5 Things I Wish Someone Had Told Me Earlier about Real Estate Investing… (Part 3 of 5)

by Vena Jones-Cox

3. There’s no one best way to invest in real estate.

Most new investors have a “guru”, a teacher to whom they look not only for advice, but for a world view that helps to direct and focus the newbie on a particular strategy. These gurus can take the form of a professional teacher/instructor, a mentor, or, as was the case in my early career, a family member.

One of the major attractions of gurus is their certainty that their particular strategy is the be-all and end-all of real estate investing.

My father was a good example of this: he had a cookie cutter that involved buying low-end homes for cash, lease optioning them, and then ultimately refinancing packages of 5-10 at a time to get more cash to buy more houses. No property, no matter what type, condition, or area ever got any other treatment.

And like most gurus, he was willing to defend the death the idea that other strategies were less profitable, more difficult to execute, and generally inferior to his particular favorite.

The guru is a compelling figure to the new investor precisely because he (or she!) is so focused and certain of himself. Following a particular guru can be extremely valuable for the overwhelmed newbie since it allows him to really, really learn how a particular technique works.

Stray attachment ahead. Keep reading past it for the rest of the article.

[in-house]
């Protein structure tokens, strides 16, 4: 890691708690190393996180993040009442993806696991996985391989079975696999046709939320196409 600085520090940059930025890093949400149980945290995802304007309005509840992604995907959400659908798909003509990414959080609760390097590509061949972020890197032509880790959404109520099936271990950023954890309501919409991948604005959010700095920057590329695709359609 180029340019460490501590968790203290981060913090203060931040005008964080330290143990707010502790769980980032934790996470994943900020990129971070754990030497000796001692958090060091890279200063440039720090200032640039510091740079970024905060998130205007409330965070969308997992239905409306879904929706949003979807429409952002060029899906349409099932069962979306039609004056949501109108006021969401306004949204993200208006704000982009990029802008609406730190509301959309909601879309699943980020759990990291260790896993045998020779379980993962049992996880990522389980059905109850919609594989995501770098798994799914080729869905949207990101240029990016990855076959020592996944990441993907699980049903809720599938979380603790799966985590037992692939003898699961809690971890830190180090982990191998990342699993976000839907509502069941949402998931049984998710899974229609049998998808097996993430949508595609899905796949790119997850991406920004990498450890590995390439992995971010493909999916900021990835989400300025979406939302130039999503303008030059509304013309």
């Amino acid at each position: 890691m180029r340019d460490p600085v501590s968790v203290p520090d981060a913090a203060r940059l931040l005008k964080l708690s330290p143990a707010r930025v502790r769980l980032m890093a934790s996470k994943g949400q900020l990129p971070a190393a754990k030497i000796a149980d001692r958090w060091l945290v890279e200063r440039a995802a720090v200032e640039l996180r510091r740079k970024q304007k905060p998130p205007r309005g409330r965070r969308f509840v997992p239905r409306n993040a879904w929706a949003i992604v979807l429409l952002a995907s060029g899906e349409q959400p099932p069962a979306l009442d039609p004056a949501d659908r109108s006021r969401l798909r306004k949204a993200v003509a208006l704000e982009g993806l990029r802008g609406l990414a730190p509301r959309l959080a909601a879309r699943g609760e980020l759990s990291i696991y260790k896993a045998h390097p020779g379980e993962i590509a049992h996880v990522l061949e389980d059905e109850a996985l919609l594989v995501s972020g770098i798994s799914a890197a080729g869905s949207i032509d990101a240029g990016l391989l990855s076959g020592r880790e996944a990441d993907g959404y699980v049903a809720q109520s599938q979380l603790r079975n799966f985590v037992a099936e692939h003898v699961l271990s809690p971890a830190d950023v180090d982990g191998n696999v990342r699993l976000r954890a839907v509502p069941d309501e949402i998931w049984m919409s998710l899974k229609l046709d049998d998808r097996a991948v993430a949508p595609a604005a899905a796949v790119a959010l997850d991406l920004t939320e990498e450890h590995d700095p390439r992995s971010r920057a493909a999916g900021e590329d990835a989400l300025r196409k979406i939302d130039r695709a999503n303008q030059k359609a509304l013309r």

The downside of guru-worship is that it limits the new investor’s experience. Most gurus—and not just those who have seminars to sell—advocate one or two strategies to the EXCLUSION of all others. As a result, their followers tend to have a narrow viewpoint in terms of what a “good” deal is, and therefore to pass up a lot of profit opportunities.

Once I’d quit working for my father, the “pay cash for houses” option dried up and I was forced to learn some new strategies for putting food on the table. Wholesaling properties for quick cash became a prime focus of my business, and quickly became a huge profit center.

One day about 2 years ago, I went back through my files of offers I’d made when “Buy and Lease Option” was the only thing I knew, and discovered that I’d walked away from over $100,000 in wholesaling profits during the time I was stuck in that mindset.

Many, many properties that didn’t fit my dad’s “cookie cutter” would have been great little flips, but I simply couldn’t see them. And never mind all the times I hung up on a seller with an expensive, pretty house for sale, because I couldn’t get it for 70 cents on the dollar…

Reprinted from the Real Deal, a monthly newsletter for Real Life Real Estate Investors with permission of Vena Jones-Cox. Get a free 3-month trial subscription by clicking here. One per household, please.